The signs of spring always grab our attention.
We’re excited by the arrival of the familiar birds, butterflies, and fish that we see each summer. Perhaps it’s simply because we yearn for the end of winter. Or maybe it’s the feeling that a good friend has returned from a long vacation down south.
What we neglect to notice sometimes though, is the beauty of their departure.
Continue reading Spot the fall migrators
You’ve recently unwrapped the latest iphone or a shiny new digital camera, perhaps an SLR with some fancy lenses.
Now you have itchy shutter fingers. You’re ready to point our camera at something spectacular and capture a beautiful memory forever. But where to go?
Not to brag, but Ontario Parks are beautiful, iconic places. Covering nearly 10% of the province and protecting some of Ontario’s most rare and scenic habitats, our parks are home to a variety of wildlife, from fascinating insects to enormous moose.
Basically, they’re a photographer’s dreamscape.
We’re animal lovers too. We know how exhilarating wildlife encounters can be. We understand how badly you want that perfect photo.
But before you hit the road, ask yourself: is taking the perfect photograph worth risking an animal’s life or an ecosystem’s health?
If your answer is “no,” check out our list of seven common photography infractions to ensure you’re keeping our parks safe and healthy.
Continue reading Are you an ethical wildlife photographer?
Art and nature go together like columbine flowers and hummingbird tongues.
Indigenous artists express their relationship to land through art; Canada’s Group of Seven found inspiration in several Ontario Parks; parks offer residency programs, and our park visitors find many artistic ways to capture their memories. We love it when visitors share their artistic creations with us.
However, a new trend is starting to cause problems province-wide: the painted rock.
Continue reading Can we bring painted rocks to the park?
Cellphones have changed our lives in many ways. It seems like there’s an app available to cater to our every need, from baking to banking and all things in between.
At Ontario Parks, we generally encourage green time over screen time, however there’s one app we believe every visitor should have on their phone.
Continue reading The cat and the Mudbug: a guide to using iNaturalist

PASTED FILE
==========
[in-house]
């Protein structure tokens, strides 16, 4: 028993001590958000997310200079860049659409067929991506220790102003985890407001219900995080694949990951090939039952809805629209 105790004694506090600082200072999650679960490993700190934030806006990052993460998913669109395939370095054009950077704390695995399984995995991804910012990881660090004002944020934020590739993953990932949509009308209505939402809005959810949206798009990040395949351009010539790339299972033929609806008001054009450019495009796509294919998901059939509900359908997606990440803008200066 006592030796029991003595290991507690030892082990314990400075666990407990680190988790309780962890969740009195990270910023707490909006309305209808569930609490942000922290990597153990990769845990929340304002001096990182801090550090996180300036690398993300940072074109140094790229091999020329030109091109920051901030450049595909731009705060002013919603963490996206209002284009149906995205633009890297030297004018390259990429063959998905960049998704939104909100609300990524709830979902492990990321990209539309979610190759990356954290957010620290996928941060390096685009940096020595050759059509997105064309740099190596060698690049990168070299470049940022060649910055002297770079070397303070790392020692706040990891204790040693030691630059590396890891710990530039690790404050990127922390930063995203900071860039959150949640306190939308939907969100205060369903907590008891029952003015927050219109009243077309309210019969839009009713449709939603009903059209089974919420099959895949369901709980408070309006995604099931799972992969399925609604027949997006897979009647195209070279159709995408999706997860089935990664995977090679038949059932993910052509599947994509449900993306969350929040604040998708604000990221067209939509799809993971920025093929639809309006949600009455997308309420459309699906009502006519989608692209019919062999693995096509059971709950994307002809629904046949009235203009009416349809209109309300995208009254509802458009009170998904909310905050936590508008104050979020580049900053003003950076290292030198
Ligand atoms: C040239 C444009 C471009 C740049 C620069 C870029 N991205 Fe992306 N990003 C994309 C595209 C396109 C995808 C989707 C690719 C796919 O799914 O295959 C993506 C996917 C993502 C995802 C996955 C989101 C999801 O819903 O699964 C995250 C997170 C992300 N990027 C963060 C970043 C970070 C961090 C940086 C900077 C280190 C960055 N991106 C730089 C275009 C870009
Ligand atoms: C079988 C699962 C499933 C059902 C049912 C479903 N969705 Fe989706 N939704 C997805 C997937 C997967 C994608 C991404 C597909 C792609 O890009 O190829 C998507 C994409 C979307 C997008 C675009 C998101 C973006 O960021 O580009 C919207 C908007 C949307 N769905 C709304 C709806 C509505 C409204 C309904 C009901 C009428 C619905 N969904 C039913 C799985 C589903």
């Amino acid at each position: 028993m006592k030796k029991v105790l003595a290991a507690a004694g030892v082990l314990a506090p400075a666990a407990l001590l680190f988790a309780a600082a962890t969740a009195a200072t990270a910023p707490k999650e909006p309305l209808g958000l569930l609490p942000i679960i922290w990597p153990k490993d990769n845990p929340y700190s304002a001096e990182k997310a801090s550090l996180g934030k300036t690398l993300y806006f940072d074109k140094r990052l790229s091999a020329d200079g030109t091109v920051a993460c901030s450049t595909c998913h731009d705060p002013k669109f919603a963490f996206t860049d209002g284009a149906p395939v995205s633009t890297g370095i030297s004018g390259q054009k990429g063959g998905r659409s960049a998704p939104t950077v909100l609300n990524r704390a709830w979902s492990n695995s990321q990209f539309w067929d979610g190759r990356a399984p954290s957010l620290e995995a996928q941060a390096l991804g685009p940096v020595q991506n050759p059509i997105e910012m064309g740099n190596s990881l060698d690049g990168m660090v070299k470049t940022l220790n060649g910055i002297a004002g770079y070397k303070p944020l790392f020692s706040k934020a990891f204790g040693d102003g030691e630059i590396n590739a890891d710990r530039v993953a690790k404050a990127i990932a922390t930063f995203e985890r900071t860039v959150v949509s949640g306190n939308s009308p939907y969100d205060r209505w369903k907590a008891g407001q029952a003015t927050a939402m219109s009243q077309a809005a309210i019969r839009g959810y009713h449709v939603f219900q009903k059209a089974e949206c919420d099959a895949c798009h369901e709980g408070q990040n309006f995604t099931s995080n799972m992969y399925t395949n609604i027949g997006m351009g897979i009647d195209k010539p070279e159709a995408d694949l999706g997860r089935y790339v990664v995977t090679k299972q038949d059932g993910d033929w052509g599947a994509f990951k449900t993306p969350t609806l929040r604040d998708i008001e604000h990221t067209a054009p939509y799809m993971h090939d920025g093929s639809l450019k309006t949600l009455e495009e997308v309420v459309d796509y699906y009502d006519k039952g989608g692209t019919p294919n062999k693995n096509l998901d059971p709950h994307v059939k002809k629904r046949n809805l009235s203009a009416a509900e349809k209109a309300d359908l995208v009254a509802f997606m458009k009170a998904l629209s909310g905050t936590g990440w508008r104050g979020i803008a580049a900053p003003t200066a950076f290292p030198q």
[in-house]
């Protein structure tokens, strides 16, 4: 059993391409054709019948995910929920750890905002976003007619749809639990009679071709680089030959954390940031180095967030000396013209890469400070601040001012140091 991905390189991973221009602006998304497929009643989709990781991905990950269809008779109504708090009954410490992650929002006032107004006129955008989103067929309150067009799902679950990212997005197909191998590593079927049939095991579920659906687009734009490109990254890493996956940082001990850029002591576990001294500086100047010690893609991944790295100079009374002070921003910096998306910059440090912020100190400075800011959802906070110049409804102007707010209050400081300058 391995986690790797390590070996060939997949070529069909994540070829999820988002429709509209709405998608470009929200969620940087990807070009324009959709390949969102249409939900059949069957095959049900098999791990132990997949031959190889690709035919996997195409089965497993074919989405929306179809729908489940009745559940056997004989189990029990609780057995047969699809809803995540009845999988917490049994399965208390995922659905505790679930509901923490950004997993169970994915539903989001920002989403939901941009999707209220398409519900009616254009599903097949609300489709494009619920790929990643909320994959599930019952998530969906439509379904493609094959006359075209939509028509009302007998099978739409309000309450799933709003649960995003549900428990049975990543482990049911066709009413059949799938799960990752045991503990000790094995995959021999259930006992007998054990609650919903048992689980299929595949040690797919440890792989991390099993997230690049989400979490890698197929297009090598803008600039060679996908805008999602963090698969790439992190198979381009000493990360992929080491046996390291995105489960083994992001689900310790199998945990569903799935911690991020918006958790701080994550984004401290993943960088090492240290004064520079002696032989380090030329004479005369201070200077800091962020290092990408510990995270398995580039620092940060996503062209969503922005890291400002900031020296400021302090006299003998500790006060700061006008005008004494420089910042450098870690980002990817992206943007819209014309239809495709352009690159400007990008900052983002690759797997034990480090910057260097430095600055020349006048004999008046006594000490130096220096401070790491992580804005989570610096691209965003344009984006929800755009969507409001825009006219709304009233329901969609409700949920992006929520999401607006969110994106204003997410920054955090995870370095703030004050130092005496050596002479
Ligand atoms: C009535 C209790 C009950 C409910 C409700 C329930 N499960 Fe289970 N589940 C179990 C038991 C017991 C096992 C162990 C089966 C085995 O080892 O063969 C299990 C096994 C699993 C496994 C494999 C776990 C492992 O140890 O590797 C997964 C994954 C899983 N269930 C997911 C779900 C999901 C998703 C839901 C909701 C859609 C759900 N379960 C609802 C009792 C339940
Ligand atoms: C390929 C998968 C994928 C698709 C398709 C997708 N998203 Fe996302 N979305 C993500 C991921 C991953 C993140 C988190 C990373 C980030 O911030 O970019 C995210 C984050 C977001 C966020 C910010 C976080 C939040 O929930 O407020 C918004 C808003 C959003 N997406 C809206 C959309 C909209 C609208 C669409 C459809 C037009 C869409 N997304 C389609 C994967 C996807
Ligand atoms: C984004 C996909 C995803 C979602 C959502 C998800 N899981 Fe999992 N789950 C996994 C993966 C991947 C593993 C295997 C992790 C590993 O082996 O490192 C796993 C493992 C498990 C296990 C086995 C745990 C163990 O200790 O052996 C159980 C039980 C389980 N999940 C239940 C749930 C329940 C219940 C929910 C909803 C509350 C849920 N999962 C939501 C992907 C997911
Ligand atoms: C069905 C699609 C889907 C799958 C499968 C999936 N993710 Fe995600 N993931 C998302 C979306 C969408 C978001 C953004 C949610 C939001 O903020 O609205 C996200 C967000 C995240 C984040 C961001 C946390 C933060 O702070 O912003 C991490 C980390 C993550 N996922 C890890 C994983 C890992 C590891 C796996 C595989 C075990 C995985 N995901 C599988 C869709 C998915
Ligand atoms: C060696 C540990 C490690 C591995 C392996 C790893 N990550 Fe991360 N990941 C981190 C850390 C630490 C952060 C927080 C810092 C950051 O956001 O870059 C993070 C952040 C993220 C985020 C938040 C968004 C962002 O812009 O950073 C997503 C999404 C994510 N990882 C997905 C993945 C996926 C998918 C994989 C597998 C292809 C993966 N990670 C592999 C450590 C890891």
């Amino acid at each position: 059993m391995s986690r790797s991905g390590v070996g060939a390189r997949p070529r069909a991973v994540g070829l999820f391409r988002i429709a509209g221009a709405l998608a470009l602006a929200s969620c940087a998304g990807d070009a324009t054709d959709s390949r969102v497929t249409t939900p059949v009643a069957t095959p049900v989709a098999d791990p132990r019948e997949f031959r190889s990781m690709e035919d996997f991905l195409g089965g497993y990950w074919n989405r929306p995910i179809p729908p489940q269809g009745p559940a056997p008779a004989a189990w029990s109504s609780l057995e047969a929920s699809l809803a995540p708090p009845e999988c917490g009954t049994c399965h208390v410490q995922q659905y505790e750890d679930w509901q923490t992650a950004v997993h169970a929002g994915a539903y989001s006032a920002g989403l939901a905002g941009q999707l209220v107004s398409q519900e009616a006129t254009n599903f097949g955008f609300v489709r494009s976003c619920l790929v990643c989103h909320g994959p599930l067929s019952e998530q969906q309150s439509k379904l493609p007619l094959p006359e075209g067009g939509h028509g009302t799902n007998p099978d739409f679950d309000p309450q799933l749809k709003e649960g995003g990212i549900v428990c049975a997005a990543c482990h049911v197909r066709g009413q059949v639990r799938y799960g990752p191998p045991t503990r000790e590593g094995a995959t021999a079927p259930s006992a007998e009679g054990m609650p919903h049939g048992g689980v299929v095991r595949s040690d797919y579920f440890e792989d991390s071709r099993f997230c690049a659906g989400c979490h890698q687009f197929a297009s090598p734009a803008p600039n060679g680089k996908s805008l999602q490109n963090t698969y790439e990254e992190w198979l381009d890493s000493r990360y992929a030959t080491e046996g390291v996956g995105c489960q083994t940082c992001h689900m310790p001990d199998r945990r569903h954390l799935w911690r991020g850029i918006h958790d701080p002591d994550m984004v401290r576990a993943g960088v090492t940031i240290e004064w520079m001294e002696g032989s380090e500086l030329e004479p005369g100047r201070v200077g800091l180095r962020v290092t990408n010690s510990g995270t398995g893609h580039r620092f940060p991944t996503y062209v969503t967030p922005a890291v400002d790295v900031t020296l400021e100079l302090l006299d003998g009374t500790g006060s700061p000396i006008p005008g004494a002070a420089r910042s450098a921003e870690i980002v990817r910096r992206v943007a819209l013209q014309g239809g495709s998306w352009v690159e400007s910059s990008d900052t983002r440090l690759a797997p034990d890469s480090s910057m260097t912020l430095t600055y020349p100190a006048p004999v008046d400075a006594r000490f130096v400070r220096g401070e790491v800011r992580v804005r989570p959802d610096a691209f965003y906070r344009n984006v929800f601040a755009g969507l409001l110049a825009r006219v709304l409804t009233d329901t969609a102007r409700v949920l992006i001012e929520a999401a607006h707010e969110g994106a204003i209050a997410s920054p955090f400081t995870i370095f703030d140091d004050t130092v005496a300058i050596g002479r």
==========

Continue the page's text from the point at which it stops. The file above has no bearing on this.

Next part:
Today’s post was written by Connor Oke, a marketing intern at Ontario Parks, using information provided by Mark Read, a senior Discovery ranger at Murphys Point Provincial Park.
If Canada is known for one thing, it’s for our long, cold winters.
Wild animals rely on evolution and natural adaptations to survive until spring. The strategies they’ve developed are varied and, simply, incredible.
Here are six species, sporting six different ways Ontario Parks’ wildlife makes it through the winter:
Continue reading How 6 species at Ontario Parks survive the winter
Today’s post comes from Isabella Schives, a Senior Park Clerk from Rushing River Provincial Park.
Now that the seasons have changed and snow blankets the ground, the natural beauty of this vibrant and popular summertime park takes on an incredible transformation.
Icicles begin hanging from trees and buildings, fresh snow crunches underneath your feet, and the brisk, cold air provides a refreshing feeling with every breath.
Each step takes you further away from the hustle and bustle of everyday life as you relax into the tranquility and peace of wintertime at Rushing River Provincial Park.
Continue reading Winter adventures at Rushing River Provincial Park
Protected areas are fascinating places.
If you’re lucky, during your visit you may spot a wide variety of wildlife who call these parks home.
However, you may not always see healthy animals.
In these natural spaces, you could see animals that look sick, injured, or orphaned. We know you want to help wildlife, but helping wildlife means keeping your hands off! Continue reading Hands off park wildlife!
If you’re new to Ontario Parks, you might be a little nervous about the animals that call our parks home.
Many of us live in cities or suburbs, with little interaction with wildlife, so we don’t know how to react or behave. We want your parks experience to be fun and safe, both for you and for the wildlife that live here.
Today, let’s talk about:
- the types of critters you might encounter at Ontario Parks
- some simple tips to prevent negative wildlife interactions
Continue reading What types of wildlife might I see at Ontario Parks?
If you’ve ever seen a Five-lined Skink, you know just how neat they are!
The Five-lined Skink, which looks a bit like a salamander, is the only lizard species native to Ontario. And while researchers continue to study skinks, we still don’t know very much about what they do on a day-to-day basis, particularly from September to May when they’re hibernating.
Here are five cool things we DO know about Five-lined Skinks, courtesy of Alistair MacKenzie, Resource Management Supervisor at Pinery Provincial Park.
Continue reading 5 cool facts about skinks
Excessive noise. Transporting firewood. Have you ever wondered why certain rules exist?
Thought, research, and science go into the laws and policies that cover provincial parks and conservation reserves. And it helps to understand the rationale.
Today, we’re sharing the logic behind a few of the rules our visitors ask us about most frequently:
Continue reading Why is that a rule?